Part of the book: Gene Therapy
Hypertension is a major risk factor for cardiovascular and cerebrovascular diseases, causing high numbers of deaths and /or disabilities worldwide. Previous studies have reported numerous biomolecules, such as, triglycerides and fibrinogen as biomarkers of hypertension (HTN), but none of these biomolecules could be considered as ‘true’ predictive biomarkers as they were produced after the establishment of HTN. Therefore, there is an urgent need for identifying and monitoring molecules that are linked to early pre-HTN stages, that is, prior to the onset of HTN. Astrocytes are the most abundant cells in the nervous system and through their long processes, astrocytes can communicate with both neuronal and non-neuronal cells such as endothelial cells lining blood vessels. Thus, any biochemical changes in astrocytes will affect both blood vessels and neurons. We are using human fetal astrocytes (HFAs) to investigate the molecules which may possibly act as early predictive biomarkers for hypertension. Astrocytic processes are mostly supported by the intermediate filaments, an example is the glial fibrillary acidic protein (GFAP) which is a type III intermediate filament. Elevated GFAP levels are being considered as a marker of astroglial injury, indicating the conversion of non-reactive (A2) into reactive (A1) astrocytes. Our initial immunohistochemistry studies using anti-GFAP antibodies on astrocytes from spontaneous hypertensive rats (SHRs) and their normal counter parts (WKY) rats showed a similar profile to that of reactive (A1) and non-reactive (A2) HFAs, respectively. Numerous studies point to a significant role of calcium ion channel proteins in hypertension, and calcium channel blockers such as Amlodipine (Norvasc) Diltiazem (Cardizem) are commonly used as antihypertensive drugs. By using liquid chromatography–tandem mass spectrometry (LC–MS/MS) we observed that reactive (A1) astrocytes, contain more calcium-activated proteins such as calpain, calpastatin, cathepsin and mitogen activated protein kinase (MAPK) as compare to normal (A2) HFAs, suggesting their possible link to the future onset of HTN. Hence these proteins could be considered as potential early predictive biomarkers of HTN.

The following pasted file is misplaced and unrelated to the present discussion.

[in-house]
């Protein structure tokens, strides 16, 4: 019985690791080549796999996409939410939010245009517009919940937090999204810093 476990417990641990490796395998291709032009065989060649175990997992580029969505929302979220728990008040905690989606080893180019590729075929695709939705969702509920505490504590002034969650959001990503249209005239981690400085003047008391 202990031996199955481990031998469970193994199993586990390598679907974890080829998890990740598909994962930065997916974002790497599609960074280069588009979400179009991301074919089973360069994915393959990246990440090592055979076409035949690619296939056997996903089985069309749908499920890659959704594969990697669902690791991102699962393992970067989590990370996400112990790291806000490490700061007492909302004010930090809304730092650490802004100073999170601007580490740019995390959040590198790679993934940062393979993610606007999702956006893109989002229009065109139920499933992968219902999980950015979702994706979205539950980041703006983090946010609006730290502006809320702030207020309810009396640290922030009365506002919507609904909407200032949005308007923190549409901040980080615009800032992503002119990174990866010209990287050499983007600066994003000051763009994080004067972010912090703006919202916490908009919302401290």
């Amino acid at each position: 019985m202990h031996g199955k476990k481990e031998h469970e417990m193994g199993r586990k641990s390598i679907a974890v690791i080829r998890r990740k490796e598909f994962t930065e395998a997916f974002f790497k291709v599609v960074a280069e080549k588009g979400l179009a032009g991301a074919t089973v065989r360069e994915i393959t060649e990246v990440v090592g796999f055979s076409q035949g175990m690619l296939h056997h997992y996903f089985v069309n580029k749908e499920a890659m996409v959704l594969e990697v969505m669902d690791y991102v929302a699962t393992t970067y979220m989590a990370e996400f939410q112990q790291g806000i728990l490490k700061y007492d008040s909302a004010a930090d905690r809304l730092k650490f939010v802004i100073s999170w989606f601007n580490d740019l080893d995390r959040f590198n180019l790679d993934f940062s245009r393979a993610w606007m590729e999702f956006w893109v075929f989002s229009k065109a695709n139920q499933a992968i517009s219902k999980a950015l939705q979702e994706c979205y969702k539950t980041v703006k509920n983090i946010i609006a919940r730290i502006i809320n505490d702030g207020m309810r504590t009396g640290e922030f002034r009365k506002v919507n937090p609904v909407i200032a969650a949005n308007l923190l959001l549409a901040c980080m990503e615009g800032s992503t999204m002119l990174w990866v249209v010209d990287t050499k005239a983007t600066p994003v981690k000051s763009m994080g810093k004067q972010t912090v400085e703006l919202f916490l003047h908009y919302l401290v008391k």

Part of the book: Erythrocyte
Developments in gene therapy, coupled with advances in genome sequencing and a greater understanding of DNA sequences, have given rise to an exciting area of research. The use of viral vectors in gene therapy has become a very promising and fast-emerging technology over the past few decades. Despite previous setbacks, the approval of viral vector therapies worldwide, with many in late-stage clinical trials has led to a significant increase in research in this area of gene therapy. Retroviral, adenoviral, adeno-associated viral, and lentiviral vectors are all key vectors currently being researched and used in clinical trials. There are many challenges with the use of viral vectors that are yet to be overcome including cost of production, the immune response, and the ability to precisely regulate the expression of the transgene. However, with increased numbers of clinical trials showing efficacy, safety, and growing financial investment, the future use of viral vectors in gene therapy is increasingly promising.
Part of the book: Molecular Cloning